How the Eye Works
Take a tour through the eye to help understand retinoblastoma, its effects and treatment options.
The eye is our smallest organ, averaging 2.3cm (0.9”) high and 2.5cm (1”) wide / deep. It refracts light rays to the retina, where they are converted to electrochemical energy sent along the optic nerves for interpretation by the brain.
Click on the tabs below for a tour through the amazing mechanics of the eye.
The white part of the eye, this tough, outer casing preserves the eye’s shape, and the inner elements.
About 1/5 of the Sclera is clear, allowing light rays to enter the eye. The cornea focuses light as rays travel through its many layers. The first layer is self-regenerating epithelium that is usually cut or removed during refractive surgery and other procedures involving the cornea.
This second outermost layer of the eye contains ocular blood vessels. The choroid houses the iris, behind the cornea, Together with the iris and ciliary body, it forms the uveal tract.
Part of the uveal tract, the ciliary body is a transparent inner layer covering the eye between the retina and iris. The outer layer produces aqueous humor. Three sets of ciliary muscles, located above and below the lens. They shape the lens to focus on the retina.
The coloured ring surrounding the pupil, the iris contains two muscles that alter pupil size. Iris colour is derived from pigment in the connective tissue. Blue eyes have less pigment, while brown eyes have much more.
The sphincter pupillae muscle enlarges the iris while contracting the pupil, restricting light entering the eye.
The dilator pupillae muscle contracts the iris. As the pupil grows larger, more light enters the eye;
The black circle in the middle of the iris. Muscles of the iris cause it to contract and enlarge in response to light perception, and it can grow from 2mm to 8mm wide, allowing up to 30 times more light to pass through.
This light-sensitive lining covers 72% of the inner eye and contains millions of rod and cone cells that convert light into messages for interpretation by the brain.
Rod cells aid vision in dim light. Cone cells process bright light, and assist with visual perception, colour vision and detail.
The central retina, about 5% of the retina, contains the macula and optic disc. The remaining 95% of retina is known as the peripheral retina.
Only the central retina, about 2% – 5% of the entire retina, is visible with a simple red reflex eye exam performed in a general doctor’s office.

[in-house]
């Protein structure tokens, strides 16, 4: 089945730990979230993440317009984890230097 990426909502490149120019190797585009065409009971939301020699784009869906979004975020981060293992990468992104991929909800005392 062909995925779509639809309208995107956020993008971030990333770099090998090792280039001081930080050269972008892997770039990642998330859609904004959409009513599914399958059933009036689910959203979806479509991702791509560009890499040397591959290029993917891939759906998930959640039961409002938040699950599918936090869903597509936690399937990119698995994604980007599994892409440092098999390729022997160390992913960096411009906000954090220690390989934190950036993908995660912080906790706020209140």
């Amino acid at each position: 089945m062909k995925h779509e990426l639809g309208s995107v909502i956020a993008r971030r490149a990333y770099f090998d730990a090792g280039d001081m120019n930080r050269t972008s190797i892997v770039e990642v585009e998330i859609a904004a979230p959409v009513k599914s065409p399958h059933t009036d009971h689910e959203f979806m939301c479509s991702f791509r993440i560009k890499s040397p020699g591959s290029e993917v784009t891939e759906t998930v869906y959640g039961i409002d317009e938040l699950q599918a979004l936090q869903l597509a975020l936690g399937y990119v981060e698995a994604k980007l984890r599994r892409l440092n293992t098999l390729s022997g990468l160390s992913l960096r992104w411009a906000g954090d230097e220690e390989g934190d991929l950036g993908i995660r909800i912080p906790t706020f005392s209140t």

The highly sensitive central part of the retina at the back of the eye, the macula controls detailed vision. The core of the macula, the fovea centralis, only contains cone cells, enabling us to clearly see very fine detail.
A collection of retinal nerve fibres at the back of the eye that carry newly formed electrical impulses to the brain for interpretation. The optic nerve exits the eye through a hole in the sclera at the back of the eye called the lamina criborosa.
The point where the optic nerve and blood vessels meet and exit the retina. This is known as “the blind spot” because it contains no rod or cone cells and cannot perceive or interpret light. The brain fills in the gaps for each eye’s blind spot.
The centre of the eyeball contains two fluid sections, divided by the lens. The aqueous humor, the small watery front section, consists of two chambers. The anterior chamber lies in front of the iris and the posterior chamber lies behind the iris.
Behind the lens is the larger, gel-filled vitreous humor, which gives the eyeball its shape.
This is a narrow channel at the junction of the sclera and cornea that collects aqueous humor from the anterior chamber and drains it into the bloodstream via the anterior ciliary veins. This system is also known as the scleral venous sinus.
If the canal becomes blocked, fluid cannot drain out of the eye and glaucoma develops.
Cancer cells in the anterior chamber are a threat to life as there is a high risk of them spreading from the eye into the bloodstream through this canal.
Just 1cm (0.4”) in diameter, and located directly behind the pupil. This clear, bi-convex structure changes shape to focus light and fine-tune vision.
A moistening mucous membrane covering the sclera and inside surface of the eyelids.
The tear factory, located above the outer section of each eye. Tears drain into the lacrimal sac at the inner corner of the eye, and through the nasal duct. This is why we sniff when we cry.
The eye is unique in its ability to move in every direction. Eye movement is controlled by three pairs of muscles outside the eye, attached to the sclera.
The Medial and Leteral Rectus move the eye inwards and outwards, while the Superior and Inferior Rectus rotate it up and down. The Superior Oblique and Inferior Oblique move the eye diagonally.
Below is a diagram of the different eye muscles.
The bony structure surrounding the eye helps protect against injury. Surrounding fat absorbs blows and vibrations.
Eyebrows help prevent airborne moisture and other particles from entering the eye.
While blinking eyelids and eyelashes dislodge and sweep away debris that may injure the eye. They also help disperse lubricating tears across the surface of the eye.